As a premium perk at GMHBA Stadium in Australia, fans can look down into the home team’s locker room. (Courtesy Populous)
Has the phrase “premium seat” become a dated term in today’s sports economy?
As the customization of fan experience continues to expand across sports and entertainment and the lines blur for what’s considered a seat upgrade, it’s a good question to ask architects.
“Teams are spending a lot more time wanting their venue to reflect the diversity of clientele that comes to them,” said Byron Chambers, design director and principal with Populous. “I’m not even sure if premium is the right word. Instead of using it to describe a suite or a loge box, you’re seeing social spaces a big part of it as well. It’s not actually a seat. It’s an environment.”
“Social gathering space” has been the buzz phrase for about five years now and even it sounds a bit dated, but standing-room-only hangouts tied to food and drink are still working for teams. For stadiums, whether it’s an extension of a club lounge or a platform in the upper deck, architects say it’s that feeling of exclusivity that teams are increasingly looking for as they split the ticketing market across all demographics.
“Authenticity comes to mind, giving people authentic experiences,” Chambers said. “People want something of and part of the local community. The Heineken rooftop bar at Audi Field is one example. It might actually be the best view of the entire stadium. It’s not associated with a particular seat, and thinking that way is very important.”
Some are taking the next step. In their talks with MLB teams, Populous officials came up with an intriguing concept they call “one ticket, three ways.” Under that scenario, the fan’s game-day experience is split into three-inning increments, say, a prime seat for three innings, followed by a visit to the park’s microbrewery for the middle three innings and culminating with a standing-room perch over the team’s bullpen for the final three frames.
It’s something the Tampa Bay Rays have considered for their potential new stadium as they work with Populous on the project. In the leisurely sport of baseball, the concept is basically driven by people who prefer to roam the park while introducing a variety of premium seat options over the course of time, “so they can kind of see their path to a better experience,” said Gina Stingley, the architect’s marketing director for the Americas.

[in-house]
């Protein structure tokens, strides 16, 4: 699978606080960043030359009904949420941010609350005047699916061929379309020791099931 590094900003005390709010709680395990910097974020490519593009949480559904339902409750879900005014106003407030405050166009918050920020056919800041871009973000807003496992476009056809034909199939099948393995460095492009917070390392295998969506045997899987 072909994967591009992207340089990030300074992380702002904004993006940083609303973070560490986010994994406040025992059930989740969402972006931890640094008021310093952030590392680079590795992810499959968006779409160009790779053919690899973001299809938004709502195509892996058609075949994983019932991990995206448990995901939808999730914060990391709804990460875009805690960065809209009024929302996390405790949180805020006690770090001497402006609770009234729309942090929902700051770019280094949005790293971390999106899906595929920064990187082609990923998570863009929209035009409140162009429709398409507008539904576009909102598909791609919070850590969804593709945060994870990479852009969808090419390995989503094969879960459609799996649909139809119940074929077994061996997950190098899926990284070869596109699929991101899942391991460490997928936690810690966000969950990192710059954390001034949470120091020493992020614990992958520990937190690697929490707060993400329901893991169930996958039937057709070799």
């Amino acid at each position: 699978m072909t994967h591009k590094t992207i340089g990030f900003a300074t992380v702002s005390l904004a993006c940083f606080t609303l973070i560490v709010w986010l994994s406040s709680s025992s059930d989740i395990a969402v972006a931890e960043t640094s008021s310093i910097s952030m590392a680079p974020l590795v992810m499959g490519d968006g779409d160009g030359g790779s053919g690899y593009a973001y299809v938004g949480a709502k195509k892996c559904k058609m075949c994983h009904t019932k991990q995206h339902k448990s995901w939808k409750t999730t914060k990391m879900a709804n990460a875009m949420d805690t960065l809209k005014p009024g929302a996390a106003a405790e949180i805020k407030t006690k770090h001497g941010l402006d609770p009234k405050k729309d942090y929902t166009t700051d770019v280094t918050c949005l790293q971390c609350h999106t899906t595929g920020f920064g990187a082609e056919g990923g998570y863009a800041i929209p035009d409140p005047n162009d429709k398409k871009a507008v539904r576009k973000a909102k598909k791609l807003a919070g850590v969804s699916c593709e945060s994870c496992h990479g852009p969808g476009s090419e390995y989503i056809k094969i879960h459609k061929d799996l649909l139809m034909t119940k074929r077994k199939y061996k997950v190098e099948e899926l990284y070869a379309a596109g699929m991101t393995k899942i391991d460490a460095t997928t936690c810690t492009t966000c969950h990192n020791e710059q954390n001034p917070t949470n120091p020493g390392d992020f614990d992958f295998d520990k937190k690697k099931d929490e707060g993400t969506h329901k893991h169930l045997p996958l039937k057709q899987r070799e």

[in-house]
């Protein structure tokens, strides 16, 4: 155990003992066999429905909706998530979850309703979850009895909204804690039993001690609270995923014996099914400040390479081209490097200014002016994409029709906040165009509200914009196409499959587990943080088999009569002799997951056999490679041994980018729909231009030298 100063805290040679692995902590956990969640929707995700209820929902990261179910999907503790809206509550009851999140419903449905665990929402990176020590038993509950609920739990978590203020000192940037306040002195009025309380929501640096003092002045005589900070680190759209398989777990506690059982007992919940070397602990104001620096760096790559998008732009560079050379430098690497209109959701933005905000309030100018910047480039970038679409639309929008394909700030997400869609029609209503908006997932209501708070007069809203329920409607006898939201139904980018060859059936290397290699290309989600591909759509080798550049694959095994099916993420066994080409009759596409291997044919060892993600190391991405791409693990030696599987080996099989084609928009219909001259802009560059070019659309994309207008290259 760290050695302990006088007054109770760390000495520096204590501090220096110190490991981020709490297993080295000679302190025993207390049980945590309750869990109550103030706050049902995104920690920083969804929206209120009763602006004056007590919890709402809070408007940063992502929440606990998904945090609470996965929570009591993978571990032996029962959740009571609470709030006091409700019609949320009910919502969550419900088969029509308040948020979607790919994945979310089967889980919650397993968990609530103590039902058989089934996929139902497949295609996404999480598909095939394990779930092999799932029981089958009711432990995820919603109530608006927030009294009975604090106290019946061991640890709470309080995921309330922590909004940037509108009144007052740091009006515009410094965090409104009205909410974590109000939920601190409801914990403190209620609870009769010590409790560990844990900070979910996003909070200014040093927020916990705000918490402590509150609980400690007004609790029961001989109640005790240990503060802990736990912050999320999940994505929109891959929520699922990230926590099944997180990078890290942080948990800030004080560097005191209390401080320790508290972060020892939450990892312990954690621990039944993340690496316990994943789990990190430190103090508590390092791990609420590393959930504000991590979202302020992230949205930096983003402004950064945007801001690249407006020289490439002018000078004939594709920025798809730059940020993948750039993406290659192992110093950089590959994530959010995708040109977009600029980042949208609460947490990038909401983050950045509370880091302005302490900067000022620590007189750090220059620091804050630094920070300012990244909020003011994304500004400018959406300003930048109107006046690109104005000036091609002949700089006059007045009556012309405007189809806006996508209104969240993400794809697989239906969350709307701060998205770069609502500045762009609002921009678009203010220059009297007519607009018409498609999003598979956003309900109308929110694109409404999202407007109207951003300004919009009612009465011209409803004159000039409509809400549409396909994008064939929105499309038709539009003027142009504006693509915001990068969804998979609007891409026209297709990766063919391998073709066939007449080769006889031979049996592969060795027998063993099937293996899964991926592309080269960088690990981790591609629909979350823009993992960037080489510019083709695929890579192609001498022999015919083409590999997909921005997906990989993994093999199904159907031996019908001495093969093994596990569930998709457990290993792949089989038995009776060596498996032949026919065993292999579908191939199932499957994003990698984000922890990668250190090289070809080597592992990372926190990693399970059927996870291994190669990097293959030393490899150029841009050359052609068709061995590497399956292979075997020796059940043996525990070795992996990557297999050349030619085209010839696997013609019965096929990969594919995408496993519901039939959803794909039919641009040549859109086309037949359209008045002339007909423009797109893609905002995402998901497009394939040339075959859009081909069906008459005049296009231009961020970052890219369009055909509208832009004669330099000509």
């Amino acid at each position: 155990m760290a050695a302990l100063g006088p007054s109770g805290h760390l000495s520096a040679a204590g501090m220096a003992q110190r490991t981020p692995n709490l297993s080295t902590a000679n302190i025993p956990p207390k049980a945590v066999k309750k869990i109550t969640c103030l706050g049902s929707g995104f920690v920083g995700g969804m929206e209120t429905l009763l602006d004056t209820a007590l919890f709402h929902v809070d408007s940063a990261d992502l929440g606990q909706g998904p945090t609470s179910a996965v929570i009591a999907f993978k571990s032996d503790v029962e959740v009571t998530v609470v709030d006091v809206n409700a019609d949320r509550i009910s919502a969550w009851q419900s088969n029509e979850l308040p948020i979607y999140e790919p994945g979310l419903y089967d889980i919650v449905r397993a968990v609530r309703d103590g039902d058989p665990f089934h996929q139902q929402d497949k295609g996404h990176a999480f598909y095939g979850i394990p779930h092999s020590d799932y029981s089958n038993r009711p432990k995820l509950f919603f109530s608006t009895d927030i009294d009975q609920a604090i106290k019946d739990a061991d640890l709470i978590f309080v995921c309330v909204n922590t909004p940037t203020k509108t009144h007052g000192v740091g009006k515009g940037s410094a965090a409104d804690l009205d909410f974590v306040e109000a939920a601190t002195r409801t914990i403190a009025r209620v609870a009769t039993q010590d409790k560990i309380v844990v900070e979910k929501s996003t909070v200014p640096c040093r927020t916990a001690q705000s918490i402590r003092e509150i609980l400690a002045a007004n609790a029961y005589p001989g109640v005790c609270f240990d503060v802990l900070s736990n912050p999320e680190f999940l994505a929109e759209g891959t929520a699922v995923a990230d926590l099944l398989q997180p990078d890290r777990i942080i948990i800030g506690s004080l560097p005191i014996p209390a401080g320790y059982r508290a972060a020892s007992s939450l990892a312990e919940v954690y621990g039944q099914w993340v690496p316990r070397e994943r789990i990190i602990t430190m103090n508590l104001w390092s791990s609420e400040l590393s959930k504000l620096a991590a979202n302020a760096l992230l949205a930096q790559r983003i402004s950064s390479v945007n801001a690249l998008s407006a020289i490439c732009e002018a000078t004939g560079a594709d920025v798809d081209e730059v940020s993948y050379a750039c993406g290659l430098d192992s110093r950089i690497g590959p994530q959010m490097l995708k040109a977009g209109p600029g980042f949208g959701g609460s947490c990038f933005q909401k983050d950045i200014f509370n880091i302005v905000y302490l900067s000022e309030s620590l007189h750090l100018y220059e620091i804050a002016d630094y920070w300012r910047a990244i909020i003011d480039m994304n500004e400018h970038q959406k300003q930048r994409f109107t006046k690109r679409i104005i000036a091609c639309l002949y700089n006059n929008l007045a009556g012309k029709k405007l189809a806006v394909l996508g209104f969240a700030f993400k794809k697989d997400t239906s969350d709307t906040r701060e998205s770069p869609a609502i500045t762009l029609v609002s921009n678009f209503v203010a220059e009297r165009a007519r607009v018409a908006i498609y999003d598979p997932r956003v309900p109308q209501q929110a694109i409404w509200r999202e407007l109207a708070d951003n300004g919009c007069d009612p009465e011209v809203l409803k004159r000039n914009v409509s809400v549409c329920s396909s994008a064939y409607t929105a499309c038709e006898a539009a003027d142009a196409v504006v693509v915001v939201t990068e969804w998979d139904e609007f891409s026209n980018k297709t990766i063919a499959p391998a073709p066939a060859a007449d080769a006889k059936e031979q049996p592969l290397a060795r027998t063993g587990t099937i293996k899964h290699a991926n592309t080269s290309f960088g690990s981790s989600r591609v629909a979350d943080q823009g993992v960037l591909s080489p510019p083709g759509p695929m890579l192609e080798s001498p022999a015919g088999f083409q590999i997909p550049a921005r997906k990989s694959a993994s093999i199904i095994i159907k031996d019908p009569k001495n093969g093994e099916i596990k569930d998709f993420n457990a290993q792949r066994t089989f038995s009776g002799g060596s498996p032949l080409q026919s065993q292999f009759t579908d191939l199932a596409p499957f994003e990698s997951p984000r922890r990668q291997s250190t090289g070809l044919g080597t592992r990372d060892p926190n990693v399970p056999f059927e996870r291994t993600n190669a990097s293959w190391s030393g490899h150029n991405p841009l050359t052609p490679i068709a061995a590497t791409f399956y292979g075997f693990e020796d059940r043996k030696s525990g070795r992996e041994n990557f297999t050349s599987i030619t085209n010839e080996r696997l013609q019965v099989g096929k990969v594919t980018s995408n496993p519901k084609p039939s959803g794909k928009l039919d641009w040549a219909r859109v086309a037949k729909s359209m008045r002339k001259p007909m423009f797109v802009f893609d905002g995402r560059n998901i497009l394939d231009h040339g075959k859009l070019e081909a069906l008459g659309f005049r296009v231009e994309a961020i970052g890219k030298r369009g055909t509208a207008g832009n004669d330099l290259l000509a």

“We’ve tested it with a few teams,” she said. “It’s kind of like a tasting.”
The taste for getting as close to the players as possible without invading their space, typically a premium perk, is trending to the point where one Australian Football League stadium has a glass ceiling over the home team’s locker room. At GMHBA Stadium, home of the Geelong Cats in a city 75 miles southwest of Melbourne, it’s part of the “Ultimate Fan Experience” package. The team has control over when fans can peer into the locker room, Stingley said.
Along the same lines, big league teams could learn from NASCAR and some of the things it does, such as allowing fans to pay more to rub elbows with drivers in the garages before big races, Rossetti principal Jim Renne said. Over the past five years, his firm has worked for International Speedway Corp. to design major renovations to tracks in Daytona Beach and Phoenix.
“We can do more with that,” he said. “We have the tunnel clubs at stadiums, but is there a way to (create) other activities around players? The drivers go into a sponsor’s hospitality space and talk. It’s hard because coaches want to keep (players) isolated and focused on the game. The unique thing about going to an event is the athletes and how can you bring that culture to the fans? We should make that piece more of a spectacle that you can’t get anywhere else.”
At college football stadiums, social spaces are popular at schools such as Kentucky, where the Keeneland Paddock, a patio deck, sits behind a section of new club seats at Kroger Field.
Elsewhere, field-level suites and clubs in the end zones are trending at Washington, Mississippi State, Louisville and Texas. One sports architect doesn’t understand why athletic departments aren’t focusing on the primary real estate along the sidelines to develop new premium spaces.
“They’re electing for the easy solution in the end zones,” said Gerardo Prado, HNTB’s sports group director and vice president. “The most exclusive and best experience should be the seats closest to the action with the best vantage point. Some schools are deviating from that concept because of the fear of exploring surgical renovations and the complexity of doing it along the west sideline, where the sun is behind you and you’re in the shade for the most part. With the end zones, you’re always going to have that glare during portions of the game.”